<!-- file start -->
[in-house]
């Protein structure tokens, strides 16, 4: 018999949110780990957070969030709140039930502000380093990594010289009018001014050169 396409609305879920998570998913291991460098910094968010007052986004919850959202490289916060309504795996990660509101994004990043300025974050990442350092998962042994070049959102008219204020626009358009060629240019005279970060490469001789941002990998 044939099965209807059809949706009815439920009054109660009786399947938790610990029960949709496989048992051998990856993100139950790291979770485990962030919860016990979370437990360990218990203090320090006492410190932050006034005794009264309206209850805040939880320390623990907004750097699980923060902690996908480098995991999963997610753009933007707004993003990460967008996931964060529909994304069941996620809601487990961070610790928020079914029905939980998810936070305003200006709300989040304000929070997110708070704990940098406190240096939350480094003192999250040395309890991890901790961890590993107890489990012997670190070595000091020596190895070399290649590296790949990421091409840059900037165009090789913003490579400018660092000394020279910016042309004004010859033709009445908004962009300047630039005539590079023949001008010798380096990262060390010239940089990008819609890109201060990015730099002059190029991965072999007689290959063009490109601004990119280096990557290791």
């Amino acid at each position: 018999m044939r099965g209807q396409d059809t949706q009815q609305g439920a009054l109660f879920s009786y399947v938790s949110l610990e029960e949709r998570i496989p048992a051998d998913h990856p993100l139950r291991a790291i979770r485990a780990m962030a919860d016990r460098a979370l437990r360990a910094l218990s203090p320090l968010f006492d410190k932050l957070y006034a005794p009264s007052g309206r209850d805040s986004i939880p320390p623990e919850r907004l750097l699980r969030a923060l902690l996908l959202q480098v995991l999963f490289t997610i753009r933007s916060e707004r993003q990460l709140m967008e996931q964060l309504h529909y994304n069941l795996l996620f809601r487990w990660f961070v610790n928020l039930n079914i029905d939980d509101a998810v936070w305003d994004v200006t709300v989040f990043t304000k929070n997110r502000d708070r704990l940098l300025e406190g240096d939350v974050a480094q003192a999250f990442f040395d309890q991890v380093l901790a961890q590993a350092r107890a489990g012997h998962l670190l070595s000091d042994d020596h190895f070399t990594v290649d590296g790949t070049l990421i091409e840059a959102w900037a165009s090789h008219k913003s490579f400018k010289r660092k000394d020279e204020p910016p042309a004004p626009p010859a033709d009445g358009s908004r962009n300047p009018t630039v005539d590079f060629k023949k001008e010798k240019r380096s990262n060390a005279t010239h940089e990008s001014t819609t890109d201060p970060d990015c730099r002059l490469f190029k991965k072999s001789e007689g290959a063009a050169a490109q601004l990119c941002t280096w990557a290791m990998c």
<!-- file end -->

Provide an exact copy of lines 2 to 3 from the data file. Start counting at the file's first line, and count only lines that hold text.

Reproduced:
């Protein structure tokens, strides 16, 4: 018999949110780990957070969030709140039930502000380093990594010289009018001014050169 396409609305879920998570998913291991460098910094968010007052986004919850959202490289916060309504795996990660509101994004990043300025974050990442350092998962042994070049959102008219204020626009358009060629240019005279970060490469001789941002990998 044939099965209807059809949706009815439920009054109660009786399947938790610990029960949709496989048992051998990856993100139950790291979770485990962030919860016990979370437990360990218990203090320090006492410190932050006034005794009264309206209850805040939880320390623990907004750097699980923060902690996908480098995991999963997610753009933007707004993003990460967008996931964060529909994304069941996620809601487990961070610790928020079914029905939980998810936070305003200006709300989040304000929070997110708070704990940098406190240096939350480094003192999250040395309890991890901790961890590993107890489990012997670190070595000091020596190895070399290649590296790949990421091409840059900037165009090789913003490579400018660092000394020279910016042309004004010859033709009445908004962009300047630039005539590079023949001008010798380096990262060390010239940089990008819609890109201060990015730099002059190029991965072999007689290959063009490109601004990119280096990557290791």
């Amino acid at each position: 018999m044939r099965g209807q396409d059809t949706q009815q609305g439920a009054l109660f879920s009786y399947v938790s949110l610990e029960e949709r998570i496989p048992a051998d998913h990856p993100l139950r291991a790291i979770r485990a780990m962030a919860d016990r460098a979370l437990r360990a910094l218990s203090p320090l968010f006492d410190k932050l957070y006034a005794p009264s007052g309206r209850d805040s986004i939880p320390p623990e919850r907004l750097l699980r969030a923060l902690l996908l959202q480098v995991l999963f490289t997610i753009r933007s916060e707004r993003q990460l709140m967008e996931q964060l309504h529909y994304n069941l795996l996620f809601r487990w990660f961070v610790n928020l039930n079914i029905d939980d509101a998810v936070w305003d994004v200006t709300v989040f990043t304000k929070n997110r502000d708070r704990l940098l300025e406190g240096d939350v974050a480094q003192a999250f990442f040395d309890q991890v380093l901790a961890q590993a350092r107890a489990g012997h998962l670190l070595s000091d042994d020596h190895f070399t990594v290649d590296g790949t070049l990421i091409e840059a959102w900037a165009s090789h008219k913003s490579f400018k010289r660092k000394d020279e204020p910016p042309a004004p626009p010859a033709d009445g358009s908004r962009n300047p009018t630039v005539d590079f060629k023949k001008e010798k240019r380096s990262n060390a005279t010239h940089e990008s001014t819609t890109d201060p970060d990015c730099r002059l490469f190029k991965k072999s001789e007689g290959a063009a050169a490109q601004l990119c941002t280096w990557a290791m990998c």